The support plate is of double truss width and at least as long as a single truss. Thus, four table positions are provided upon the apparatus, namely, (1) a first loading position where the trussmembers are assembled and clamped uponone side of the support plate and the connector plates are located upon the joints, (2) a second position at the opposite end of the table beyond the press from whichsecond position the truss may be removed and turned upside down into (3) a third position on the opposite side of the support plate and table so that while plates are positioned 'manually over the opposite faces of the joints, another truss may be assembled upon the support plate at the second position, duplicating the operation of the first position, and thereafter, the plate may be run back through the press to the opposite end of the table where the now completed truss is removed from (4) the fourth position and the partially assembled truss at the first position is inverted and placed into the fourth position where the cycle is repeated.

With the foregoing system, several workmen located at one long side of the table are able to load truss members onto the support plate at either position one or position two and workmen located at the opposite side of the table can unload completed trusses as well as position connector plates over the inverted trusses to overlap the opposite faces of the joints. As can be seen, one long side of the table has two loading positions and the other long side has two unloading positions, with a press located between the opposite ends of the table for embedding the plates between the various positions.

The foregoing system and apparatus simplifies the handling of the raw materials, namely, the pre-cut chord and web members and also simplifies the removal of completed trusses, considerably reduces labor and handling in the fabrication and thus speeds up the fabrication of trusses as well as substantially reducing the costs thereof.

These and other objects and advantages will become apparent upon reading the following disclosure, of which the attached drawings form a part.

DESCRIPTION OF DRAWINGS FIG. 1 is a perspective view of the apparatus herein, with the support plate located at one end of the table and truss members loaded upon one side of the support plate.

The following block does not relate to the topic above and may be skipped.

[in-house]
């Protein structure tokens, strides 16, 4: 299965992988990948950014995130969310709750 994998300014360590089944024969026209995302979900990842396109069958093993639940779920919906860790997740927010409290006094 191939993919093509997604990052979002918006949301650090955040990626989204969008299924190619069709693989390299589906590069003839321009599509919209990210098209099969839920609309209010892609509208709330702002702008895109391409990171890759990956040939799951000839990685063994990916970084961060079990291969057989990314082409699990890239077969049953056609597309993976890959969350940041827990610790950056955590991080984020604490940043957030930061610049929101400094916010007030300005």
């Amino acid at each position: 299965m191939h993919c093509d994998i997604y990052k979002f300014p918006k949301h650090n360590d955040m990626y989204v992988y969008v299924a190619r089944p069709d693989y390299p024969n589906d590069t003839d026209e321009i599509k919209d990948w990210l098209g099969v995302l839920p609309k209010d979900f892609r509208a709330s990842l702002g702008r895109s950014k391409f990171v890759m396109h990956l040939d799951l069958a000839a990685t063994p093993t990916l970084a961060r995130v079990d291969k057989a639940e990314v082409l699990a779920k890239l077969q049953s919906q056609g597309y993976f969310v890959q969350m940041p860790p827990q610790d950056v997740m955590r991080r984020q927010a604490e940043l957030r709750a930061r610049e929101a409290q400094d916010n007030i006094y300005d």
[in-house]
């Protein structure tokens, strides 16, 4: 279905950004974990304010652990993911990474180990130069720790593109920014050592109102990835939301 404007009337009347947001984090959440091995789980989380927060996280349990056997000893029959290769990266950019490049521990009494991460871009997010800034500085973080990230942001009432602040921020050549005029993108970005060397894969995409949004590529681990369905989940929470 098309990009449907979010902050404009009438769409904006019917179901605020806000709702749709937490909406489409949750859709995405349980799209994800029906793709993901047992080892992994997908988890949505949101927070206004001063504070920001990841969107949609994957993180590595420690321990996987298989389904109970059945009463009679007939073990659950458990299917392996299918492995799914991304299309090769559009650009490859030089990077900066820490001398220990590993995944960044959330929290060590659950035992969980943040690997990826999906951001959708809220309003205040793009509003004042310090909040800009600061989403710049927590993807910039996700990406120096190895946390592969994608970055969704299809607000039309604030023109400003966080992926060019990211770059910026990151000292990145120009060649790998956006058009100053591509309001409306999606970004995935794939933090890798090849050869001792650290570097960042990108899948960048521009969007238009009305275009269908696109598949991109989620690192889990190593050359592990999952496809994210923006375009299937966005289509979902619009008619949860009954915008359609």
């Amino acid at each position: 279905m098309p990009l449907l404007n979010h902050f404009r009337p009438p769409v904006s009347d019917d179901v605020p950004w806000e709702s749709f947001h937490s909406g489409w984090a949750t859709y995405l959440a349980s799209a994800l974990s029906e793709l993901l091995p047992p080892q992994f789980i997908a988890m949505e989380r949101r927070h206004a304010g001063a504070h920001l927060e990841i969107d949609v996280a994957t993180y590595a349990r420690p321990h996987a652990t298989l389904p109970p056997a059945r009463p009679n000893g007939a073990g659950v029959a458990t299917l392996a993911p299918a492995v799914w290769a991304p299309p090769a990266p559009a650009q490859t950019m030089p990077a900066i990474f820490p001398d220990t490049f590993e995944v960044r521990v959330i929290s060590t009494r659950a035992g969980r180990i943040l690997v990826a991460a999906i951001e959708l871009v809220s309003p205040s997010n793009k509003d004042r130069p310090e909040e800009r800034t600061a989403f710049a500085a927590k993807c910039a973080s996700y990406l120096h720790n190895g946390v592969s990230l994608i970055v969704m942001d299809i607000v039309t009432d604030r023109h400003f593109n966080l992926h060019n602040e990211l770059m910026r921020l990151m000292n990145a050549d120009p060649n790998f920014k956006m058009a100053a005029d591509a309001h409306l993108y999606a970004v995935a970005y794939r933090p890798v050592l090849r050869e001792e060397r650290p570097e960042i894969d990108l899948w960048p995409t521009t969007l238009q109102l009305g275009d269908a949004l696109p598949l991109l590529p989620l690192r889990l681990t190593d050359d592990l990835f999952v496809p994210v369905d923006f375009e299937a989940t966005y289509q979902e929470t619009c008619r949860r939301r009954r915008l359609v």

FIG. 2 is a schematic plan view of the system and the various work stations thereof.

FIG. 3 is an enlarged, cross-sectional view taken generally in the direction of arrows 3-3 of FIG. 1.

FIG. 4 is an enlarged elevational view of one truss joint.

DETAILED DESCRIPTION Referring to FIG. 1, the apparatus is formed of an elongated, relatively narrow table 11 formed of two end to end arranged table halves 12 and 13 respectively. Preferably the tables are formed of a large number of rollers 14 arranged side by side and rollingly secured to and supported by a suitable frame 15 in turn supported above ground level by legs 16.

A roller press 17 is located at roughly the middle of the table 11 and consists of an upper roller 18 and a lower roller 19, each arranged transversely of the table, with one roller spaced apart a short distance above the other. The press rollers are supported by suitable support legs 20 which permit the rollers to rotate. Prefera' bly, at least one of the rollers is motor driven by a suitable motor and connection 21 (shown schematically in FIGS. 1 and 2).

An elongated, flat support plate 24, preferably formed of a thin but relatively rigid sheet of metal is supported upon one of the halves of the table. The support plate is at least as long as the truss to be fabricated and double the width of such trusses. The support plate is divided into two elongated parts, namely, a load side or part 25 and an opposite unload :side or part 26. Such plate may be made of a single sheet of suitable length and width or alternatively where the size is too great, it can be made of two long, parallel sheets which are coplanar and interconnected at their centers in some suitable way to form a single sheet unit of double truss width.

In operation, as shown schematically in FIG. 2, the support plate 24 is arranged upon one of the two table halves. The table itself is divided into four stations, namely, load stations one and two located along one edge and the opposite ends of the table, and unload stations three and four similarly located on opposite ends of the table relative to the press.

Two piles 30 and 30a of pre-cut chord members 32 and web members 33 are arranged at the load stations, that is, at the opposite sides of the press alongside of the one edge of the table.

Workmen operating the apparatus lift from the pile 30 at station one the required number of chord members and web members and place them upon the load side 25 of the support plate 24. Locator means formed upon the plate guide the location of the members. Thus, the plate is provided with a central guide bar 34 extending its length to function as a locator for one long chord member. A second guide bar 35 is loosely positioned upon the upper surface of the plate at a distance from the central guide bar 34. Suitable mechanical clamps 36, of any conventional construction, are arranged to clamp the movable guide bar 35 towards the fixed central guide bar 34. Thus, a first chord may be positioned against the fixed guide bar 34, a second chord member against the movable guide bar 35, with the web members 33 located between to form abutting types ofjoints. With this arrangement, the wood members which are typically formed of conventional socalled 2 4s strips of lumber may be arranged with their wider cross-sectional edge upwards as illustrated in FIG. 3.